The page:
On screen, nothing is more absurd about this tale than its length, two and three-quarters hours, plenty long enough to read the Fitzgerald story five or six times over. And its wistful theme of transience frankly gains very little from the opposite-directions aging phenomenon, nowhere near as much as you’d want to gain from so mindbending a device. The theme, moreover, gains nothing at all from the movie’s feeling of interminability. Director David Fincher, determined to show his softer side, softer than Zodiac and Panic Room and Fight Club and so on, manages first and foremost to show his technical side. The movie is replete with proficiencies of production (the periods are lavishly detailed, the brief tugboat battle with an enemy sub in WWII is dazzling, the duplex love nest is a splendid locale, etc.), and it serves as a virtual showcase for the art of makeup and/or art of digital touch-up, digital airbrush, digital prestidigitation, whatever went into the various aging effects on Brad Pitt and Cate Blanchett. (The movie allots far less time to the end than to the beginning of the protagonist’s life, after Pitt bows out in favor of juvenile surrogates.) The seamless surgery by which the leading man’s head has been grafted onto bodies of different sizes is used, in this instance, responsibly. But it raises unsettling possibilities for the evolutionary next leap in screen body doubles. What’s to prevent another filmmaker from putting Brad Pitt’s head, in service of vanity, on Michael Phelps’s body? Cate Blanchett’s on Giselle Bündchen’s?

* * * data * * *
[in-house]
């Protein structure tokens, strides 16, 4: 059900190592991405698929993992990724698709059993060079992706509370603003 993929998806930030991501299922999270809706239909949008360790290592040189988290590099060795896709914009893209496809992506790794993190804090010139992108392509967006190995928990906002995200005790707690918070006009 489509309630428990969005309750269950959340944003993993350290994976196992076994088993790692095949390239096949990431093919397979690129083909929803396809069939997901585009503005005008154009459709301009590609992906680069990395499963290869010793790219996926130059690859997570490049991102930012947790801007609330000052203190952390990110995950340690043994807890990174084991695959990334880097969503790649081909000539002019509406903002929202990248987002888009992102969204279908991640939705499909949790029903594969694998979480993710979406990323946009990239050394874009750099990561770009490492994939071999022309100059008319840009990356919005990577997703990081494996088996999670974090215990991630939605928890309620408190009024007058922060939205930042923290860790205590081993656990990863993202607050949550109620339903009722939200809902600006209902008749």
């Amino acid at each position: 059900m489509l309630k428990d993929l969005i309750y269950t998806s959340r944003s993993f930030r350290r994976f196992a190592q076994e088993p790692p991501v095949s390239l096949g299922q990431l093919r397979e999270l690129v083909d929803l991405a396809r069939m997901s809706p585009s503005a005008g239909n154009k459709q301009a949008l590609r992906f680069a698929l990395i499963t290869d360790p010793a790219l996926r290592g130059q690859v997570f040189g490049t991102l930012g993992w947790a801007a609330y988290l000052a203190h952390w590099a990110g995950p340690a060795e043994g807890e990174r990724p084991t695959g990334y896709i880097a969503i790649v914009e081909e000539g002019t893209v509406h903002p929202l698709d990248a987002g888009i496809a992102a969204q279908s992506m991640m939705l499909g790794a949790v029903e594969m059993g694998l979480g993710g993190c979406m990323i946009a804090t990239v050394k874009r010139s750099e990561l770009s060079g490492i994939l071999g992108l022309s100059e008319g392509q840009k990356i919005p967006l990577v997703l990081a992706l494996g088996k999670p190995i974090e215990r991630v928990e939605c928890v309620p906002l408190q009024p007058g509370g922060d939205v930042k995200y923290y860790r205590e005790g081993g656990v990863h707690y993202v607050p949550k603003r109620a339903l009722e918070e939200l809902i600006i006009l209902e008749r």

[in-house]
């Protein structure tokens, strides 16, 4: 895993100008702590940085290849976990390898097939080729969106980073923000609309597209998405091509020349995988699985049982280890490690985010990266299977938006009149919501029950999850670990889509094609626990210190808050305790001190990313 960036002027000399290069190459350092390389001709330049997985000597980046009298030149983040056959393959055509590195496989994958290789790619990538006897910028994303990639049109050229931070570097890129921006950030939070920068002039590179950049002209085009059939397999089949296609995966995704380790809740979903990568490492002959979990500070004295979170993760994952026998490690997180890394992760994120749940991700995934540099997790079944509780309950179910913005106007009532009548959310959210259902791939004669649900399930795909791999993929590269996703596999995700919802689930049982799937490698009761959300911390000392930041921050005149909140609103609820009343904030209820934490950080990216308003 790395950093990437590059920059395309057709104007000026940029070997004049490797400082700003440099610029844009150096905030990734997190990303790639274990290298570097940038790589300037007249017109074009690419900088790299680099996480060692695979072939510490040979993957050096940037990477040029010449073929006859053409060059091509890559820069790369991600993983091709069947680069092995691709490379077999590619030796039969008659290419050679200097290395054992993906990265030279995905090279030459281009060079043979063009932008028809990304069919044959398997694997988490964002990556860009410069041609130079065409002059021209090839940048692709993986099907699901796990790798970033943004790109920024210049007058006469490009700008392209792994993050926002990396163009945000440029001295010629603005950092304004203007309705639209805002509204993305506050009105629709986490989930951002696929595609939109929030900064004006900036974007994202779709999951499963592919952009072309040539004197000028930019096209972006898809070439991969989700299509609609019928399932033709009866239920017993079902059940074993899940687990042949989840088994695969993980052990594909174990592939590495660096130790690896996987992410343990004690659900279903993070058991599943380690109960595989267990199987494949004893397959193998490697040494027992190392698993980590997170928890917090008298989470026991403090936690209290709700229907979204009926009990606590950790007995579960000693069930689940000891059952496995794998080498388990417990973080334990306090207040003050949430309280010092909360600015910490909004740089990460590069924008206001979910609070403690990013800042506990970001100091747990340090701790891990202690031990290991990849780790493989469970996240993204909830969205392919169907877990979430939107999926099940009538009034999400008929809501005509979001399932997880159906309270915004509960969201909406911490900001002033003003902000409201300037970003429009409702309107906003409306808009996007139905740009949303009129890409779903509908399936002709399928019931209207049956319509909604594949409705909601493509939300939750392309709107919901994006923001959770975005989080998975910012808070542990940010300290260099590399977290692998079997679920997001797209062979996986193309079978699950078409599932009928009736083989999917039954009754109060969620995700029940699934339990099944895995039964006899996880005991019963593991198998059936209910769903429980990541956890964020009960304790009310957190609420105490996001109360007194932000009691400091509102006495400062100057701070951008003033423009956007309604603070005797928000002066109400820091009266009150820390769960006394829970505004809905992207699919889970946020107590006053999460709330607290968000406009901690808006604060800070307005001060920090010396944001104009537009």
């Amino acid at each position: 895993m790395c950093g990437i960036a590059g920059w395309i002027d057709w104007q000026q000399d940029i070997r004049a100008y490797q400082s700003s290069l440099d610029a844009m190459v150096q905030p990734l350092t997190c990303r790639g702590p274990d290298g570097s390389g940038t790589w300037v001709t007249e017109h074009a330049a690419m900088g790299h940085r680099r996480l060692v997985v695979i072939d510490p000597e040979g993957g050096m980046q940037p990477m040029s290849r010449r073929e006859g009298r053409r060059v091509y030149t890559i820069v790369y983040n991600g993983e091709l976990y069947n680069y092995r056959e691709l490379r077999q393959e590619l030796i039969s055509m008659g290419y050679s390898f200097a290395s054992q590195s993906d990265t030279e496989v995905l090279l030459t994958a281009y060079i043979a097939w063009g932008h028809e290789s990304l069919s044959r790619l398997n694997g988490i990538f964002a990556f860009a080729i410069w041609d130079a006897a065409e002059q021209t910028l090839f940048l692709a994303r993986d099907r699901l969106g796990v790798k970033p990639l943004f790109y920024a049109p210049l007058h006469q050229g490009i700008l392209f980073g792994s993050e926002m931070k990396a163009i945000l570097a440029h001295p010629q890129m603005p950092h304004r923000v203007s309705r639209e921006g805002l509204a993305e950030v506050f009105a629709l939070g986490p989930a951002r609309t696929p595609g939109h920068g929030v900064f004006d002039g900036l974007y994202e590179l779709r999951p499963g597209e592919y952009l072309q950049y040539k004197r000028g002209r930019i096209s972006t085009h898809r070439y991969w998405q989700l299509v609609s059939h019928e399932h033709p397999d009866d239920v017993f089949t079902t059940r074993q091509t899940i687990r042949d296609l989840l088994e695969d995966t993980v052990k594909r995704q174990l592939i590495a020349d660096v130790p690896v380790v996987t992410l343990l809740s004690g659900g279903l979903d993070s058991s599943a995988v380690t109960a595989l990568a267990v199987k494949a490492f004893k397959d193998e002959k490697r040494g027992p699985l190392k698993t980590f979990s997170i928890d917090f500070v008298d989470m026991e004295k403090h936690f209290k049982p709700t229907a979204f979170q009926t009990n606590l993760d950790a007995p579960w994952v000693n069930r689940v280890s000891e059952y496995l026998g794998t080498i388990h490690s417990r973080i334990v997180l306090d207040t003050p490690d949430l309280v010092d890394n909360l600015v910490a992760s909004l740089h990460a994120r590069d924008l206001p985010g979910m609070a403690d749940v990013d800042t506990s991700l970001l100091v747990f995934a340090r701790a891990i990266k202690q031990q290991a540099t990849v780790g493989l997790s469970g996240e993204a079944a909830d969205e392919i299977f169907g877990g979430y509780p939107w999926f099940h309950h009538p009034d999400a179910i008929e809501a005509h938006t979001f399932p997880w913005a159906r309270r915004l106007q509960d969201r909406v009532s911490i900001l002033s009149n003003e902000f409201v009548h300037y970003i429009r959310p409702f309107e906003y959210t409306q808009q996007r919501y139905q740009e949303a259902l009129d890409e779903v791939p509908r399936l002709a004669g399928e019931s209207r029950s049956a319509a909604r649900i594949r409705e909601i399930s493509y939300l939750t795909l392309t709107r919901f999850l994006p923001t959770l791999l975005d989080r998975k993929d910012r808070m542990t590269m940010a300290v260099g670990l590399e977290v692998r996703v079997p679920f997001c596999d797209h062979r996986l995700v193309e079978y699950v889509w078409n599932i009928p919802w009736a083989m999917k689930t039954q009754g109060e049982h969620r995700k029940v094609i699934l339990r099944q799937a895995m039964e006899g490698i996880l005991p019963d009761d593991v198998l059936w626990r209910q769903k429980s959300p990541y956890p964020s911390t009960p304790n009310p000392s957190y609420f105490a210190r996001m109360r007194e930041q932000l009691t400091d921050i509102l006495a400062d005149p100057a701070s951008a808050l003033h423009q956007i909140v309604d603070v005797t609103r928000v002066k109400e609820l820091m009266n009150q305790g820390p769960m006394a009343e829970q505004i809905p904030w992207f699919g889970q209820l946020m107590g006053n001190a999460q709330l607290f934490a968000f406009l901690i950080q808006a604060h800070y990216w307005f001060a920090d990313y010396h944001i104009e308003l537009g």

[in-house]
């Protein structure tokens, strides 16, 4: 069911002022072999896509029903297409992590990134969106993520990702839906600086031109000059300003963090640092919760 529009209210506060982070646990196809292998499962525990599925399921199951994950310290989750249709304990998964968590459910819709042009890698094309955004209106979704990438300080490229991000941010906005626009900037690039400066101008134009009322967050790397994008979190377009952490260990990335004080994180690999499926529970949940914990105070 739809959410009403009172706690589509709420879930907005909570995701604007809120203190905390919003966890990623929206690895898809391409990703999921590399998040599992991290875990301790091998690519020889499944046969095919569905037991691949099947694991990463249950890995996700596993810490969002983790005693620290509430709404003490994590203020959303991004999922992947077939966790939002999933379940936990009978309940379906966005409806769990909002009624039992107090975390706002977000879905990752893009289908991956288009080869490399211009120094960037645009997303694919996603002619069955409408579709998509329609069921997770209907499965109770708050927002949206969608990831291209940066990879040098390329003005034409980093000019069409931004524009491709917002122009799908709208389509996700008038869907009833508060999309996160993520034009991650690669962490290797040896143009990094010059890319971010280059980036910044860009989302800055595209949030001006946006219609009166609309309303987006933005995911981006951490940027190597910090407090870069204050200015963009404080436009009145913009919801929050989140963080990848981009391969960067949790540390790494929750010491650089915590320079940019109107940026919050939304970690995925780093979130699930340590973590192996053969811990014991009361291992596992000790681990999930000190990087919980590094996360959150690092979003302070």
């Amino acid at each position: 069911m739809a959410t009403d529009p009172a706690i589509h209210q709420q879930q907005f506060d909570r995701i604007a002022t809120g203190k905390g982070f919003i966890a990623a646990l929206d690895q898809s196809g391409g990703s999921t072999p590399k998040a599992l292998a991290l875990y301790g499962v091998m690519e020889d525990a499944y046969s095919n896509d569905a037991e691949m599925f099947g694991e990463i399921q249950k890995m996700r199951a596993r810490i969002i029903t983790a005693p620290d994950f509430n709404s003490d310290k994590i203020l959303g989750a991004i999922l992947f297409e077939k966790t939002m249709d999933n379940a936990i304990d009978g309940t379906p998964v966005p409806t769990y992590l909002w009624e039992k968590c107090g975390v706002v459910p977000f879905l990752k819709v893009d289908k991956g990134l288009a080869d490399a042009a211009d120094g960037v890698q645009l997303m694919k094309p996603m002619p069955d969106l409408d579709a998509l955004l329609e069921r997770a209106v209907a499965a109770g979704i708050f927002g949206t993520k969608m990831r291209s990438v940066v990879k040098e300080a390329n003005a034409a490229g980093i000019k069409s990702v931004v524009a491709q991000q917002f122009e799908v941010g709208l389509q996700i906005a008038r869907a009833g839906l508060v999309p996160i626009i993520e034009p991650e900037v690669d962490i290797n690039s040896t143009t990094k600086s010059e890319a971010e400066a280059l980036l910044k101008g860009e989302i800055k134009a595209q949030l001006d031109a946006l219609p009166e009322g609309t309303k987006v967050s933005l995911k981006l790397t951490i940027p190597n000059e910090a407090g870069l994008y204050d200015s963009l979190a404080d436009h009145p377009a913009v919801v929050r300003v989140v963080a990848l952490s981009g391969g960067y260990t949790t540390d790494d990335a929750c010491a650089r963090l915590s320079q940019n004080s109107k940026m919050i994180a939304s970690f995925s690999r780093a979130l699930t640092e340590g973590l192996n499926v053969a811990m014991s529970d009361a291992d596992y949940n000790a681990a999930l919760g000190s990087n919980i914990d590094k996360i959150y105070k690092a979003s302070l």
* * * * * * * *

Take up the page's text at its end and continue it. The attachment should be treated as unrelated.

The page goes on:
Bedtime Stories remains, as the saying goes, to be seen. Somehow I don’t anticipate that an Adam Sandler comedy will weigh heavily on the year’s scales.